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Danica excited about unified series, also disappointed

Thursday, June 5, 2008

By STEPHEN HAWKINS

AP Sports Writer

FORT WORTH, Texas -- Danica Patrick is excited about the way the unification of the two open-wheel groups in America has gone -- at least inside the restructured IndyCar Series.

Patrick wishes more people outside were taking notice.

"I'm disappointed. It's very exciting from the inside. There's more drivers, there's more fans, there's more media, there's more excitement," Patrick said Thursday. "But when it hits mainstream America, I don't think that it's had enough of an impact yet."

Patrick cited television ratings for the Indianapolis 500, which were up only slightly over 2007.

"You have to be realistic," Patrick said. "They're not that much better."

But overnight television ratings, which took into account only the nation's largest markets, still gave the Indianapolis 500 a slightly higher rating than the NASCAR Sprint Cup race at Lowe's Motor Speedway the same day. When final numbers incorporating all markets were tallied, the NASCAR race, parts of which were in prime time, edged ahead in the ratings.

Tony George, the IndyCar Series CEO, said attendance is up at every race this season since the Champ Car World Series merged with the IndyCar Series. The Indianapolis 500 had its largest crowd since before the split of the open-wheel groups.

IndyCar spokesman John Griffin said TV ratings are up for four of the six races this season over last year, and three of those are "up significantly."

A more than decade-long rift between the open-wheel series ended this year with the merger of the bankrupt Champ series with IndyCar. The Indy Racing League was founded by George after he abandoned the Championship Auto Racing Teams, which morphed into the Champ Car series.

Patrick, the most popular driver in the series, believes more needs to be done to publicize open-wheel racing.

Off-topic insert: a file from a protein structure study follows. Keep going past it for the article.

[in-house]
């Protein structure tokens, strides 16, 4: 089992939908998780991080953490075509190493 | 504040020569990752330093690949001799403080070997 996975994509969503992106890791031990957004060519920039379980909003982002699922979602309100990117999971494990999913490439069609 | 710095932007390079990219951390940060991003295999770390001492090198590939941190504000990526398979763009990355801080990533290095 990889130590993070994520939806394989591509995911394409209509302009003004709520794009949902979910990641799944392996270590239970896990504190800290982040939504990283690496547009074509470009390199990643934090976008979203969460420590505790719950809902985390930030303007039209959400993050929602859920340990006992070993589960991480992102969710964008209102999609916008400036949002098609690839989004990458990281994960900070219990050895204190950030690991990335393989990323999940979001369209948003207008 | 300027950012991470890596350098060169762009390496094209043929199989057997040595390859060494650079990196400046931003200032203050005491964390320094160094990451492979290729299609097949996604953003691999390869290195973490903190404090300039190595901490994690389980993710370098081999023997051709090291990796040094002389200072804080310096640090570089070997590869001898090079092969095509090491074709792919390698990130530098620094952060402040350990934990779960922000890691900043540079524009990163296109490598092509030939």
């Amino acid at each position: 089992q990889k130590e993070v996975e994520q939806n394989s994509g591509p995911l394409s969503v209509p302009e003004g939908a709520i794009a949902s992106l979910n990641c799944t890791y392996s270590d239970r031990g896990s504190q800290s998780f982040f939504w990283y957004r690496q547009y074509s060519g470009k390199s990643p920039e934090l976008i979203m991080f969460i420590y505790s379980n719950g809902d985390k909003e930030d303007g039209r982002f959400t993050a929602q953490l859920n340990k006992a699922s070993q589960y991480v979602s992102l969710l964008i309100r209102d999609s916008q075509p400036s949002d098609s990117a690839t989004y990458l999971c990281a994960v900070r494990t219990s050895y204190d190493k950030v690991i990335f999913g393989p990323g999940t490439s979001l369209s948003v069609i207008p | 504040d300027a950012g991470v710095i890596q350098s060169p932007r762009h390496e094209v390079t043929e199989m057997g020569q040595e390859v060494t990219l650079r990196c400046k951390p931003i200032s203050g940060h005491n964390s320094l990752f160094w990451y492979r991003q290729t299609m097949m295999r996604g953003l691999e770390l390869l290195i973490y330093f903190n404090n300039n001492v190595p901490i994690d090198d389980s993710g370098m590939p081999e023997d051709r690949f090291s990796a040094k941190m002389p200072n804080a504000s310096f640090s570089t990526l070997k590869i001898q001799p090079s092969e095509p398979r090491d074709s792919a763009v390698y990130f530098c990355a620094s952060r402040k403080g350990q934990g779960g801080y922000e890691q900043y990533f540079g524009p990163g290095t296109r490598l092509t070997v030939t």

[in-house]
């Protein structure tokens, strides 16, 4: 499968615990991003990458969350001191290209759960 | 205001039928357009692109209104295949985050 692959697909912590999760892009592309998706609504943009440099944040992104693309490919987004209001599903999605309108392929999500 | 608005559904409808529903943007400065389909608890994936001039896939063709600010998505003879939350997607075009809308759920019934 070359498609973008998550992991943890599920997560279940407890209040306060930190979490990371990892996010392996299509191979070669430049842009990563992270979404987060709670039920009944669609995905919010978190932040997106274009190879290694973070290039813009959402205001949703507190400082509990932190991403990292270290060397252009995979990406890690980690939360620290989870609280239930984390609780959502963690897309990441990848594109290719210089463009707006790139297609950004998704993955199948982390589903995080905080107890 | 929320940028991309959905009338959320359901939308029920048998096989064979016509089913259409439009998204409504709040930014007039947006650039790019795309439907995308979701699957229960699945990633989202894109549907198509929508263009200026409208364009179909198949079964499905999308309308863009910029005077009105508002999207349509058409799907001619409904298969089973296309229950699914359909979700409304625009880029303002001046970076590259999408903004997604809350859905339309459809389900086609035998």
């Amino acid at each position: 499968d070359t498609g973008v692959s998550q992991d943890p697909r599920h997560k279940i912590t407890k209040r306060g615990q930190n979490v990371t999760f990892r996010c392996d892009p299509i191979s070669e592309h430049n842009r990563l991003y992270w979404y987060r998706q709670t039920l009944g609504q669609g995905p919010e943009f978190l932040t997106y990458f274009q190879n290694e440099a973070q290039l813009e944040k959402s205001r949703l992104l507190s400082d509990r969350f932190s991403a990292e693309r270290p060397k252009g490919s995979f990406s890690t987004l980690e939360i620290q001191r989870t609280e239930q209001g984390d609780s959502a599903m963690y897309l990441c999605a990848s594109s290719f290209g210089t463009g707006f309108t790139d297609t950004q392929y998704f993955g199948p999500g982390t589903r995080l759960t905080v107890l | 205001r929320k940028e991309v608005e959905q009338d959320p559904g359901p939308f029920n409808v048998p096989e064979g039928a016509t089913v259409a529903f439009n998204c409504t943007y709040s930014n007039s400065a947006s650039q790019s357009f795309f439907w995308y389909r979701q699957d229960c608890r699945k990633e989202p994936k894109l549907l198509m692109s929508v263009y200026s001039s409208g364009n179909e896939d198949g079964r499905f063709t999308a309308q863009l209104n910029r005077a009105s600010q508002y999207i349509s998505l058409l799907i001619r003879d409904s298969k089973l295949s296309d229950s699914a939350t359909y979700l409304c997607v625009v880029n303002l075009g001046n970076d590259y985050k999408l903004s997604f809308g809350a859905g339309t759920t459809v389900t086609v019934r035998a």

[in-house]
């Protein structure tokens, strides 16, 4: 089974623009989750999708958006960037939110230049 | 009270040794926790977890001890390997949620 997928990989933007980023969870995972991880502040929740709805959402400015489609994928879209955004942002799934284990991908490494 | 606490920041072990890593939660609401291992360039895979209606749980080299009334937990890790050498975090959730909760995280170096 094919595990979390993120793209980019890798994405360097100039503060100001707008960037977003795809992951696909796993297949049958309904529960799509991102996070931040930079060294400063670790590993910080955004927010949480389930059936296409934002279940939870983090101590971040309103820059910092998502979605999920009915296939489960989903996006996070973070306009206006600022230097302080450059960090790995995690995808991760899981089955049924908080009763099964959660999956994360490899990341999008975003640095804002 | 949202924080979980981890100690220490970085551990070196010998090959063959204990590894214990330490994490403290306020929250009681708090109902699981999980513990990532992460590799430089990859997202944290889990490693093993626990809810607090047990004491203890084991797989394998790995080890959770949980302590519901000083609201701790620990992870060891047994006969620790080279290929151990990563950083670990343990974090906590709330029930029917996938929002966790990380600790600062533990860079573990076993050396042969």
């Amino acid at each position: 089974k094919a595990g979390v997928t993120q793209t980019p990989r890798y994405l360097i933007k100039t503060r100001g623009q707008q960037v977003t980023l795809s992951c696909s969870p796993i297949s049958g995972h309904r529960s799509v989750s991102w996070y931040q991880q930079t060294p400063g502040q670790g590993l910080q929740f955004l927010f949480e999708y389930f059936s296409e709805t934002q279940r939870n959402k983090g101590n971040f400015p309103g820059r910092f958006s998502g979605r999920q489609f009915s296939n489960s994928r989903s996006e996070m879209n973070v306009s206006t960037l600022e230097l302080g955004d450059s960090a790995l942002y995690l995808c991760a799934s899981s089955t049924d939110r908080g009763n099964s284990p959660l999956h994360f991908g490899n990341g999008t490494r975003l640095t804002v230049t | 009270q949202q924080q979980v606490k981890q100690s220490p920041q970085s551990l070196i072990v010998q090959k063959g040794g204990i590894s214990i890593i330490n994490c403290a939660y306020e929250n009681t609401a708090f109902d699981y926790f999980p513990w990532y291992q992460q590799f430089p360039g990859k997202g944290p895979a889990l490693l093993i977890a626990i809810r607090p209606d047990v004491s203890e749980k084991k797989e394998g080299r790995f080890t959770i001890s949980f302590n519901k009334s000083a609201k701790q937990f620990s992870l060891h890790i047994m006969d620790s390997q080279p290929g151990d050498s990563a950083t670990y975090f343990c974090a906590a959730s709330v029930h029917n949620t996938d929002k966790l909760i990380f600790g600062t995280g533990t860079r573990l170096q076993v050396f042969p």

"There needs to be commercials. NASCAR has commercials on all day every day about when their next race is," Patrick said. "The only ones I see commercials for are the Indianapolis 500 and the last race of the year, and maybe the day before. ... The merger is not a magic pill, and it's not going to fix it overnight."

Patrick said "there's plenty of personality" among the IndyCar drivers -- more than her bikini-clad image in magazines -- and that sponsors can make them stars. But she also acknowledged that "business woes" caused by a tough financial market have forced many sponsors, including her own, to drastically reduce advertising budgets.

Griffin said IndyCar added major sponsors Coca-Cola and DirecTV soon after the open-wheel groups came together and that the series is still early in the process of adding more.

"This is a marathon, not a sprint. Look at any sports league, the basis of success is sponsorship," Griffin said. "We need to find partners to make long-term commitments to the league and drivers."

Patrick and the rest of the IndyCar Series drivers race Saturday night at Texas Motor Speedway. Only Indianapolis draws more fans than the 1 1/2-mile, high-banked track known for side-by-side racing and high speeds.

There are a record 28 entries for the Bombardier LearJet 550K. It will be 19th IndyCar race at Texas, the most for any track on the IRL schedule.

"Just the optimism on the future, I think that's fantastic. I think that things are going really well," Patrick said. "But to take that next step and actually reach mainstream American and have that make a difference, we're not there yet."



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